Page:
Skip to content

Human rights concerns remain in Victoria over curfew and other laws

The announcement that the draconian Melbourne curfew will cease at midnight tonight does not absolve the Victorian Government from responsibility for what appears to be a significant breach of human rights.

As I stated on 10 September 2020 (see, Victoria Police and the Chief Health Officer have admitted that a curfew was not required for either policing or public health reasons. As I argued, on the evidence available, a nightly curfew which so dramatically limited the right to freedom of movement and liberty was not proportionate to the public health risk and therefore does not comply with Australia’s obligations under international human rights law.

I also believe the curfew does not comply with the Victorian Charter for Human Rights. I am disappointed I have not received a response to my request for an assessment of the curfew made to the Victorian Equal Opportunity and Human Rights Commission on 11 September 2020. I have also requested the Australian Human Rights Commission’s assessment which has not been forthcoming.

Tomorrow, the Supreme Court action launched by Mornington café owner Michael Loielo will get underway which will test the extent to which the Government is liable for the extensive economic damage the curfew has caused Victorian businesses.

Omnibus Bill provisions must not become law

Victorians should also be seriously concerned about some provisions of the COVID-19 Omnibus (Emergency) and Other Acts Amendment Bill 2020 (Vic) which are now before the Victorian Legislative Council.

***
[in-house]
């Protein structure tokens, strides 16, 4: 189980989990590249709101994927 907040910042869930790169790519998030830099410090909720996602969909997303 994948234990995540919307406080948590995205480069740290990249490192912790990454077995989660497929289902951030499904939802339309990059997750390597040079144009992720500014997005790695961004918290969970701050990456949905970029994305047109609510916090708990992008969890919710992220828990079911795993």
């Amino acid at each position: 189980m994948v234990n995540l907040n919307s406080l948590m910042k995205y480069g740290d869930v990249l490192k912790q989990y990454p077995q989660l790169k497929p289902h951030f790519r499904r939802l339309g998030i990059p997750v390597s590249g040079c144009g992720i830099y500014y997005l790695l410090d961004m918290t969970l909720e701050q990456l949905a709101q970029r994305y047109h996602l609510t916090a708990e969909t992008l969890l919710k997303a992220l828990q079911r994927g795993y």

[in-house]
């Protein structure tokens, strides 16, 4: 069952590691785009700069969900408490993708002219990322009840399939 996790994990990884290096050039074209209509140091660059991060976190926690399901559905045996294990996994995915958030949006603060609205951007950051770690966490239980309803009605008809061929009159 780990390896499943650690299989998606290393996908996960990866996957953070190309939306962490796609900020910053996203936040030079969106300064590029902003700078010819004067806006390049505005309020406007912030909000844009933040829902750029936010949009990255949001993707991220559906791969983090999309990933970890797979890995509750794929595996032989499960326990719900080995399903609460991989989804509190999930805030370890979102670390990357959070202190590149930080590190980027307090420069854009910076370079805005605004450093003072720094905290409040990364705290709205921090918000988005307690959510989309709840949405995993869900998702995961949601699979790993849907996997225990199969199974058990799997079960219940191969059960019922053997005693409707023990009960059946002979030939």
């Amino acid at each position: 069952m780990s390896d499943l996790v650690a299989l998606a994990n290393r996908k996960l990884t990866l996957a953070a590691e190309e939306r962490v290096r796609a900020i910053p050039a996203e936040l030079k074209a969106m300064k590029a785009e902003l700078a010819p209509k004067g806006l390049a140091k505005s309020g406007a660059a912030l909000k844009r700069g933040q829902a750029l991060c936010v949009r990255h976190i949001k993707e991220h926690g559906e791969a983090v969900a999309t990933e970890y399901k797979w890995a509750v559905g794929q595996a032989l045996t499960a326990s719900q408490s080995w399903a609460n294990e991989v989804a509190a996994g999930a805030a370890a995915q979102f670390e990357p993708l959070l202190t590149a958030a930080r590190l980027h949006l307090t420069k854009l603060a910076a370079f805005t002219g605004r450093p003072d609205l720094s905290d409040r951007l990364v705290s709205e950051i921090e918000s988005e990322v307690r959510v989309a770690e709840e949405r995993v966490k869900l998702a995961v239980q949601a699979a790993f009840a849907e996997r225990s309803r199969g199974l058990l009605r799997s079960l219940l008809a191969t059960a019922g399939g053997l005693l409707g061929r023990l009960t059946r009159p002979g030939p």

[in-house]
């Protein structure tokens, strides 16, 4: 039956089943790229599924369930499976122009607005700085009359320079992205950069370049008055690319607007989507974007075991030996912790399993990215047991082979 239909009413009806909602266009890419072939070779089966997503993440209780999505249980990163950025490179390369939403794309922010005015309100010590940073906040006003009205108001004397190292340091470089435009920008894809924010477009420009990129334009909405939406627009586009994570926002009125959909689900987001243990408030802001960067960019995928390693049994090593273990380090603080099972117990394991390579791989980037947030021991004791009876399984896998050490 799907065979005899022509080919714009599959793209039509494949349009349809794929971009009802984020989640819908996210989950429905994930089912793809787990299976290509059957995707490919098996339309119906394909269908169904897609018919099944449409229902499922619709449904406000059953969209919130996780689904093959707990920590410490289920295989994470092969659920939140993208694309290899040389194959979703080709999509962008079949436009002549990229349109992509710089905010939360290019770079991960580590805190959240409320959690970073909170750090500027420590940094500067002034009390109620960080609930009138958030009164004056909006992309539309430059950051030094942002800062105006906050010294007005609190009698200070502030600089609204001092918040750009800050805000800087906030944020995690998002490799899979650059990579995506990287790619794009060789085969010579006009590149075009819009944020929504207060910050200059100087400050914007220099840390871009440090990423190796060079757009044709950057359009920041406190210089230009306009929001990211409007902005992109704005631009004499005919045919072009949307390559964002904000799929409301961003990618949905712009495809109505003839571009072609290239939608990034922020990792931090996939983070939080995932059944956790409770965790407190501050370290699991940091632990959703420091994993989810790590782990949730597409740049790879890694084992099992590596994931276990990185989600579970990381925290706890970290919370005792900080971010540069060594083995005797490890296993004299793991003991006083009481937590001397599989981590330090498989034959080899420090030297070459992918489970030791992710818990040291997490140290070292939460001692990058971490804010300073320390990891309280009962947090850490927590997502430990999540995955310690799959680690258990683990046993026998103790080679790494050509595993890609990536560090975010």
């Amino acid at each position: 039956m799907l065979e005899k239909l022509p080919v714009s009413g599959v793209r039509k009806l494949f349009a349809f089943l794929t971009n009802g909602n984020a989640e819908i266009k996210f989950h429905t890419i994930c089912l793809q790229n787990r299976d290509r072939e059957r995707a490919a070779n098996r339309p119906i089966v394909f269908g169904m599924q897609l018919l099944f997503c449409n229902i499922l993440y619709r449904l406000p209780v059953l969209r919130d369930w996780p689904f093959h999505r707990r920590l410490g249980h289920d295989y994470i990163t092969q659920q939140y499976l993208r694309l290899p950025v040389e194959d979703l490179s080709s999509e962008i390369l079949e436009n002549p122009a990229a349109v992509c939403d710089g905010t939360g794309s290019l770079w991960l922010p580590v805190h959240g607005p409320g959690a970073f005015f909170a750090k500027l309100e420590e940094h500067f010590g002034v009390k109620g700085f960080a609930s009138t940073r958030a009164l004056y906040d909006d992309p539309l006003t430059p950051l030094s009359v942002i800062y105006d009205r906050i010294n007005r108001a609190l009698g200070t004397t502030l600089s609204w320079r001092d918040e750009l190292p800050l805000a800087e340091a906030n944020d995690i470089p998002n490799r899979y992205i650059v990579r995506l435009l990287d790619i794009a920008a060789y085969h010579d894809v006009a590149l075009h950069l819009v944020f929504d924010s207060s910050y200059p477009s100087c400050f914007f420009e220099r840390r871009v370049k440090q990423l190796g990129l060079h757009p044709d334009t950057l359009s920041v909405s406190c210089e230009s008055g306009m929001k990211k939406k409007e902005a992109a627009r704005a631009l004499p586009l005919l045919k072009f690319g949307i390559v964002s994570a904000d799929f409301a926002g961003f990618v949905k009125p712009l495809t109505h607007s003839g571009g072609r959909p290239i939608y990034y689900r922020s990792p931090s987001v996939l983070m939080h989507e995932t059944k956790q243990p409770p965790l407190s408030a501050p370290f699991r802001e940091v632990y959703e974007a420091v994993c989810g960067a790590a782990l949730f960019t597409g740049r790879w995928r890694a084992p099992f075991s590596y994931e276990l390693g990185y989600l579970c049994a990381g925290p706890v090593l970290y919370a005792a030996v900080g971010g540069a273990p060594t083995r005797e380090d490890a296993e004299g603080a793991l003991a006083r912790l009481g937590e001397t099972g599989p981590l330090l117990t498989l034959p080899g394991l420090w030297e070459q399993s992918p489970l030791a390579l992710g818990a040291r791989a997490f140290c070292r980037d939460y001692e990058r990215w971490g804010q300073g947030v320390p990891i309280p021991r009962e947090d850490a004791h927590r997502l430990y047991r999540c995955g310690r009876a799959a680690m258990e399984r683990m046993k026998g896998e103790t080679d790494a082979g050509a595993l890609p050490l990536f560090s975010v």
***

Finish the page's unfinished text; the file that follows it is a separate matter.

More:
If passed by Parliament, these provisions would confer powers that would allow citizens to indefinitely detain a person suspected of being COVID-19 positive or a close contact, based only on a belief that such a person might not comply with an emergency direction.

This appears to be another very disturbing breach of human rights imposed by Victorian Labor. These provisions must not become law.

Roadmap uncertainty remains

While I welcome the significant drop in coronavirus cases and the easing of restrictions, I am concerned that case number trigger points will continue to determine a further easing of restrictions rather than the model being used in NSW which uses first class contact tracing, testing and containment processes.

In order to reach the Last Step in metropolitan Melbourne, there must be zero new cases in the community for more than 14 days which is a very difficult and uncertain threshold, especially for businesses seeking to fully re-open. As supported by numerous epidemiologists, the Third Step threshold (5 new cases) and Last Step threshold (zero new cases) must be urgently reviewed.

27 September 2020

Share this